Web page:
This problem is NP-complete even when all edge weights are 1, since that restriction is equivalent to the problem Partition Into Triangles, which "Computers and Intractability" (Garey and Johnson, 1979) lists as NP-complete on p. 192, attributing the result to a personal communication from T. J. Schaefer in 1974, apparently based on a reduction from 3-Dimensional Matching.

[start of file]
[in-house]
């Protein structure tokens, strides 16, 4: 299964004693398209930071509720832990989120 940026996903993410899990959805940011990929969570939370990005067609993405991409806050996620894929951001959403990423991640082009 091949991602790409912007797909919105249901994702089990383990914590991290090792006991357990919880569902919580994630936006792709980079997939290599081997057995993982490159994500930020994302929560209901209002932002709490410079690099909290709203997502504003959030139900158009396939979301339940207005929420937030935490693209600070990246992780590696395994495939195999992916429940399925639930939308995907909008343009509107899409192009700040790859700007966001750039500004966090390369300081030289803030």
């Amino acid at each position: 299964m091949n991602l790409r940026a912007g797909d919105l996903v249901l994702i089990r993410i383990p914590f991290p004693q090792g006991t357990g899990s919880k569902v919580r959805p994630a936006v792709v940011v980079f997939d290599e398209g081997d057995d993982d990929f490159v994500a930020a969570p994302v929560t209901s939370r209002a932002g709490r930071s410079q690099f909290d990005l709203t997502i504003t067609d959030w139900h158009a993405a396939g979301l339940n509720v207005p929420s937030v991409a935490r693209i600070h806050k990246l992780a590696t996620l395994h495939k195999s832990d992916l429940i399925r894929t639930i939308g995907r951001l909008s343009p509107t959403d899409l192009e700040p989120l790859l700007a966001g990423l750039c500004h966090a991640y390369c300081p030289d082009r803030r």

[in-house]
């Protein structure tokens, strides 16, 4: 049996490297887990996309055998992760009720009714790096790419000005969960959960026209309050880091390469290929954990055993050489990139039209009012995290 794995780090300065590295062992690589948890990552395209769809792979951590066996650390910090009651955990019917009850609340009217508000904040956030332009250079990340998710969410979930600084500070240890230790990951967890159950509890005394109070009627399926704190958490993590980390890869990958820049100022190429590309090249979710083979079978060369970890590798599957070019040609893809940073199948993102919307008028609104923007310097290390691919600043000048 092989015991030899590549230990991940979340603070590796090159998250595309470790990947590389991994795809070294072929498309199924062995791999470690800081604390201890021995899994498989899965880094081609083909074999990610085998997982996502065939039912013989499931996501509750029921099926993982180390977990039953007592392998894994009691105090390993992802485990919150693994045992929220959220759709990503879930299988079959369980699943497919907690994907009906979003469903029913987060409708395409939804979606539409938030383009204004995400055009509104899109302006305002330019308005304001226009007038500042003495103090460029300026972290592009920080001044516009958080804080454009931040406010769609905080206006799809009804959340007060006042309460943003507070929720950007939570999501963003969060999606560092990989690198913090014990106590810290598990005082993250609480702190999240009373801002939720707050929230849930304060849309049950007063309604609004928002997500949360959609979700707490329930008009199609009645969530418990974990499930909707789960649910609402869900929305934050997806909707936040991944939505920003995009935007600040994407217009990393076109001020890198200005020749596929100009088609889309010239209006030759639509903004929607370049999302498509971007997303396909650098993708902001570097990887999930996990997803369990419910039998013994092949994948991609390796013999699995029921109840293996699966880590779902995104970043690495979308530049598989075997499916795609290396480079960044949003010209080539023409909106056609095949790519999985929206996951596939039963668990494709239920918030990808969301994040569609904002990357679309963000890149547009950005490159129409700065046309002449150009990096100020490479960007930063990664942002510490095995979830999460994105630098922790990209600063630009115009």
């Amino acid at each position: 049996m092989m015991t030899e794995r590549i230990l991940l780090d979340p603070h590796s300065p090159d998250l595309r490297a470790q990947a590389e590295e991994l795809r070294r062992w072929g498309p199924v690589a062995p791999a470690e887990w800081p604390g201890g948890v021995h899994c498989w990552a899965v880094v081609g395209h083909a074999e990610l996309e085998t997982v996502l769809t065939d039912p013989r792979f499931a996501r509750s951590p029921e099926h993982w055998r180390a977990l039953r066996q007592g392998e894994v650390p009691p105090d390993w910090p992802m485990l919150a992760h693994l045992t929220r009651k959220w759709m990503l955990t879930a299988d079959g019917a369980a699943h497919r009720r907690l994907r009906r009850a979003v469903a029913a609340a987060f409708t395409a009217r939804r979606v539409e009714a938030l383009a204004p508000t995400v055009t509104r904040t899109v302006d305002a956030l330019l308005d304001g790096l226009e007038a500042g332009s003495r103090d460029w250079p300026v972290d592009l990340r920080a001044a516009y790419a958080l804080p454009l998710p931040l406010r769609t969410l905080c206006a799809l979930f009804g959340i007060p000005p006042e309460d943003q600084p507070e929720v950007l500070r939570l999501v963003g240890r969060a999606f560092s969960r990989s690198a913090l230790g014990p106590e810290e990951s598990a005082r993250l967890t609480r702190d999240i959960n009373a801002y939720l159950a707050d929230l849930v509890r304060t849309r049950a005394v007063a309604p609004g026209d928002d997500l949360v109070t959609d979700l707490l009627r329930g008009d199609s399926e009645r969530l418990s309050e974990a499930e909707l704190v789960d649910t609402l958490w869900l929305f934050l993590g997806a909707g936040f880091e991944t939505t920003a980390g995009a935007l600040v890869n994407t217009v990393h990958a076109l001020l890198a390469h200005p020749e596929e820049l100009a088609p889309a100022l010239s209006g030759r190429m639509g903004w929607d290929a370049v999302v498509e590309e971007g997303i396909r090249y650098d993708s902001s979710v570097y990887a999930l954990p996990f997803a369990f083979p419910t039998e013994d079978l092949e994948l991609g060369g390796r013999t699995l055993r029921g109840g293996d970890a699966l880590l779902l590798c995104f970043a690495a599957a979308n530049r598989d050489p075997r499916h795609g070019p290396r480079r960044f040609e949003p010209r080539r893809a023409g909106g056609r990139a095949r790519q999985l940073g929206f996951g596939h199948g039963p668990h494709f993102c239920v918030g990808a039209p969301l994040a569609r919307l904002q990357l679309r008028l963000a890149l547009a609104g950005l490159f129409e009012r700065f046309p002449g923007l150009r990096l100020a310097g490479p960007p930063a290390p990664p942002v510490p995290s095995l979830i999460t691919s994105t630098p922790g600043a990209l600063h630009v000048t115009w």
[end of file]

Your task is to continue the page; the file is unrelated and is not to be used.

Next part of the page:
So, no efficient algorithm can be expected. For an exponential-time exact algorithm, I would probably try branch and bound intertwined with maximum bipartite (2-)matching, as follows: At each stage, we have a vertex $v_i$, which we will take to be the lowest-numbered vertex of a triangle, and the decision is which of its neighbour vertices $v_j$ should become the highest-numbered vertex in the triangle. For each possible $v_j$, to test feasibility of the choice, create a new, bipartite graph with a vertex for each low+high vertex pair decided so far, as well as a vertex for each as-yet unprocessed vertex, and an edge between two vertices whenever the low+high pair represented by one would form a triangle in the original graph with the other and the latter vertex is numbered between the low and high vertices represented by the former. Run maximum bipartite matching on this new graph, and check that every low+high pair decided so far is saturated (adjacent to a matched edge) -- if this fails, then the current assignment of low+high vertices cannot be extended to a full triangle partition and the branch can be pruned. I think this algorithm, which chooses just 2 vertices within each triangle, will result in B&B tree depths of around 2/3rds the fully naive approach in which all 3 vertices of each triangle are chosen.